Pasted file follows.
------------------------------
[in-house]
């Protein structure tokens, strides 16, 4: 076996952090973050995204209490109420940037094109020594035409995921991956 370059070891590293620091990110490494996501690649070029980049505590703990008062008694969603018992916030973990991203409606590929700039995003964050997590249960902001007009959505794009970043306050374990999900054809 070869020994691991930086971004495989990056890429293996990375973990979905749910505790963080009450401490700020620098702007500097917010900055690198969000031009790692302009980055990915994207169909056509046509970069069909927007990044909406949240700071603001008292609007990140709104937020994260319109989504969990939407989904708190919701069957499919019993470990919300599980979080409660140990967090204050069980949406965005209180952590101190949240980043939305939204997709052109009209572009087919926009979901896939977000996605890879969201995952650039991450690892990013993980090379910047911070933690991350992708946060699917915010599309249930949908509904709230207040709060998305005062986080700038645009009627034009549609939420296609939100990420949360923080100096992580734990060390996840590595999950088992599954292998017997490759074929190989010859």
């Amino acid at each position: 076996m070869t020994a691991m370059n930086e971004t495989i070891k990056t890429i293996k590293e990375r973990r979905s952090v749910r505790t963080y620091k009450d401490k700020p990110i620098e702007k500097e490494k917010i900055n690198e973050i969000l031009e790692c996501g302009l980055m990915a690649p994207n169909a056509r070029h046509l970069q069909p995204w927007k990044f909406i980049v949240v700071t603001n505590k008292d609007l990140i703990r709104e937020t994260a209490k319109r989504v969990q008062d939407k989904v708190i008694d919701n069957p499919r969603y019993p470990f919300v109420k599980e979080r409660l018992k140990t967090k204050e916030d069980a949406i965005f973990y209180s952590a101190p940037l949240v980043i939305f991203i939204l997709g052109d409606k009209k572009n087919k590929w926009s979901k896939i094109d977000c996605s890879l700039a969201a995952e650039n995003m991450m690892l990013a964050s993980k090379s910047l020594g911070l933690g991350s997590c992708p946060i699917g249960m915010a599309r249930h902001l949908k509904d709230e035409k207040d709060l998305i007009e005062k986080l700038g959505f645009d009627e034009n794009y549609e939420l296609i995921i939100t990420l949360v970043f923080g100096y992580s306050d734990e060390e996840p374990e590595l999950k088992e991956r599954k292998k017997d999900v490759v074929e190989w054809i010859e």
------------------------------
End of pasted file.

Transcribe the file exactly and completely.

[in-house]
């Protein structure tokens, strides 16, 4: 076996952090973050995204209490109420940037094109020594035409995921991956 370059070891590293620091990110490494996501690649070029980049505590703990008062008694969603018992916030973990991203409606590929700039995003964050997590249960902001007009959505794009970043306050374990999900054809 070869020994691991930086971004495989990056890429293996990375973990979905749910505790963080009450401490700020620098702007500097917010900055690198969000031009790692302009980055990915994207169909056509046509970069069909927007990044909406949240700071603001008292609007990140709104937020994260319109989504969990939407989904708190919701069957499919019993470990919300599980979080409660140990967090204050069980949406965005209180952590101190949240980043939305939204997709052109009209572009087919926009979901896939977000996605890879969201995952650039991450690892990013993980090379910047911070933690991350992708946060699917915010599309249930949908509904709230207040709060998305005062986080700038645009009627034009549609939420296609939100990420949360923080100096992580734990060390996840590595999950088992599954292998017997490759074929190989010859």
């Amino acid at each position: 076996m070869t020994a691991m370059n930086e971004t495989i070891k990056t890429i293996k590293e990375r973990r979905s952090v749910r505790t963080y620091k009450d401490k700020p990110i620098e702007k500097e490494k917010i900055n690198e973050i969000l031009e790692c996501g302009l980055m990915a690649p994207n169909a056509r070029h046509l970069q069909p995204w927007k990044f909406i980049v949240v700071t603001n505590k008292d609007l990140i703990r709104e937020t994260a209490k319109r989504v969990q008062d939407k989904v708190i008694d919701n069957p499919r969603y019993p470990f919300v109420k599980e979080r409660l018992k140990t967090k204050e916030d069980a949406i965005f973990y209180s952590a101190p940037l949240v980043i939305f991203i939204l997709g052109d409606k009209k572009n087919k590929w926009s979901k896939i094109d977000c996605s890879l700039a969201a995952e650039n995003m991450m690892l990013a964050s993980k090379s910047l020594g911070l933690g991350s997590c992708p946060i699917g249960m915010a599309r249930h902001l949908k509904d709230e035409k207040d709060l998305i007009e005062k986080l700038g959505f645009d009627e034009n794009y549609e939420l296609i995921i939100t990420l949360v970043f923080g100096y992580s306050d734990e060390e996840p374990e590595l999950k088992e991956r599954k292998k017997d999900v490759v074929e190989w054809i010859e």